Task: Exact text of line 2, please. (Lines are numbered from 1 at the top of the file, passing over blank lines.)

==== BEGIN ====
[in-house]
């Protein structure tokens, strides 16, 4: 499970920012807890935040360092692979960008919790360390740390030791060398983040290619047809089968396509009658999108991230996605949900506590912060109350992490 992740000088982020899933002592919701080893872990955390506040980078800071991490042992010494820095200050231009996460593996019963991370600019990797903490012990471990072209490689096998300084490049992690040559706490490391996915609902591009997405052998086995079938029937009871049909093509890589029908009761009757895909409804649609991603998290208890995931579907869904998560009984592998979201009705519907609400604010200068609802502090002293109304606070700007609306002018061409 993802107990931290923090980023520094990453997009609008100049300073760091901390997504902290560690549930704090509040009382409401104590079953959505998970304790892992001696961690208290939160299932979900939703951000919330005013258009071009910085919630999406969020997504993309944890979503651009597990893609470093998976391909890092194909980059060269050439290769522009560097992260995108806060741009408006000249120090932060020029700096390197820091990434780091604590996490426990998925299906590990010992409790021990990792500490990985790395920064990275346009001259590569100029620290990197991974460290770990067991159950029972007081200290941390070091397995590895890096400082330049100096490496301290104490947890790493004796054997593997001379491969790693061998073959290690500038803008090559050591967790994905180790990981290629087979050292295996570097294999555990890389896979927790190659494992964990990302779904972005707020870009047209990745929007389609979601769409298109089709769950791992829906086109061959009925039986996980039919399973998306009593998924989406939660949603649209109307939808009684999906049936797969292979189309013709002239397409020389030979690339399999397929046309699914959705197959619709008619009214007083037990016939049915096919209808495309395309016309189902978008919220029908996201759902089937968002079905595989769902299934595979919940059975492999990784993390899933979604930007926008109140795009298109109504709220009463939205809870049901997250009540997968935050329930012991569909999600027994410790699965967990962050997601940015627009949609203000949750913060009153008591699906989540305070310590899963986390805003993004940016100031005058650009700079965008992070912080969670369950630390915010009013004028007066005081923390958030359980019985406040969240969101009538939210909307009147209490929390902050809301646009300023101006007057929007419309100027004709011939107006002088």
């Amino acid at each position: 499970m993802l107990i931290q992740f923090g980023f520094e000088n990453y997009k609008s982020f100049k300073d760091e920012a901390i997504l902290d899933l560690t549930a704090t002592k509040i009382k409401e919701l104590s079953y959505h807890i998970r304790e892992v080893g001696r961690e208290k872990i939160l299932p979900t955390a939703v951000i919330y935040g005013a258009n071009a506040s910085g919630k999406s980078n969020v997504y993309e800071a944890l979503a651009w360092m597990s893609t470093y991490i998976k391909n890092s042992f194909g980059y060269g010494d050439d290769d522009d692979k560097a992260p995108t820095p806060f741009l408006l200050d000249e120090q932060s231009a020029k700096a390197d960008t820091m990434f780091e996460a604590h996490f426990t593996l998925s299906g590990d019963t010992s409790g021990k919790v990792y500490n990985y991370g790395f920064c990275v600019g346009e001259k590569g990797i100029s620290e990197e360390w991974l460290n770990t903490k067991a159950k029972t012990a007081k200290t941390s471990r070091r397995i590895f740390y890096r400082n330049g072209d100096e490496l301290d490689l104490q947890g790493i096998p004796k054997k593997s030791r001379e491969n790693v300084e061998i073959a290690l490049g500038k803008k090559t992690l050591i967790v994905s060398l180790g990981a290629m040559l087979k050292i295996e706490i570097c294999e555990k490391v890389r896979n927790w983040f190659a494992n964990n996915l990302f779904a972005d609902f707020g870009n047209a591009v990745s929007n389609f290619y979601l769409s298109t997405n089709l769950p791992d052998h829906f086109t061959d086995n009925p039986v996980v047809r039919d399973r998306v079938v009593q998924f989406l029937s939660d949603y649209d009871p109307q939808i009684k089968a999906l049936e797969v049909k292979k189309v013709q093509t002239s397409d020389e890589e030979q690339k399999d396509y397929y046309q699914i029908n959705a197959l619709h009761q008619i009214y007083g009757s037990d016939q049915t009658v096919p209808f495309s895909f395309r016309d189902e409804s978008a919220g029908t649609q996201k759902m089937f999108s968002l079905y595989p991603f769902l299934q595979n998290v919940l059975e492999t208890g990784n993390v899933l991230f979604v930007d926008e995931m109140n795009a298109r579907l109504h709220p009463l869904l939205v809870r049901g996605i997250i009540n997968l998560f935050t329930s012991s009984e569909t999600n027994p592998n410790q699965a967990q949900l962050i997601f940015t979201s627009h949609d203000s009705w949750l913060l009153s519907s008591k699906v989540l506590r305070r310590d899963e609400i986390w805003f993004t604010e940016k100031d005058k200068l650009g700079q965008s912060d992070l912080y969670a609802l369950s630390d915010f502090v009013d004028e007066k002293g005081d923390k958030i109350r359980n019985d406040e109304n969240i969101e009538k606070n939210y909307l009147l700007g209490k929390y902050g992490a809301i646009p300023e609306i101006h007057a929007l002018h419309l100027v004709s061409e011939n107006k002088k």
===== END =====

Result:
């Protein structure tokens, strides 16, 4: 499970920012807890935040360092692979960008919790360390740390030791060398983040290619047809089968396509009658999108991230996605949900506590912060109350992490 992740000088982020899933002592919701080893872990955390506040980078800071991490042992010494820095200050231009996460593996019963991370600019990797903490012990471990072209490689096998300084490049992690040559706490490391996915609902591009997405052998086995079938029937009871049909093509890589029908009761009757895909409804649609991603998290208890995931579907869904998560009984592998979201009705519907609400604010200068609802502090002293109304606070700007609306002018061409 993802107990931290923090980023520094990453997009609008100049300073760091901390997504902290560690549930704090509040009382409401104590079953959505998970304790892992001696961690208290939160299932979900939703951000919330005013258009071009910085919630999406969020997504993309944890979503651009597990893609470093998976391909890092194909980059060269050439290769522009560097992260995108806060741009408006000249120090932060020029700096390197820091990434780091604590996490426990998925299906590990010992409790021990990792500490990985790395920064990275346009001259590569100029620290990197991974460290770990067991159950029972007081200290941390070091397995590895890096400082330049100096490496301290104490947890790493004796054997593997001379491969790693061998073959290690500038803008090559050591967790994905180790990981290629087979050292295996570097294999555990890389896979927790190659494992964990990302779904972005707020870009047209990745929007389609979601769409298109089709769950791992829906086109061959009925039986996980039919399973998306009593998924989406939660949603649209109307939808009684999906049936797969292979189309013709002239397409020389030979690339399999397929046309699914959705197959619709008619009214007083037990016939049915096919209808495309395309016309189902978008919220029908996201759902089937968002079905595989769902299934595979919940059975492999990784993390899933979604930007926008109140795009298109109504709220009463939205809870049901997250009540997968935050329930012991569909999600027994410790699965967990962050997601940015627009949609203000949750913060009153008591699906989540305070310590899963986390805003993004940016100031005058650009700079965008992070912080969670369950630390915010009013004028007066005081923390958030359980019985406040969240969101009538939210909307009147209490929390902050809301646009300023101006007057929007419309100027004709011939107006002088």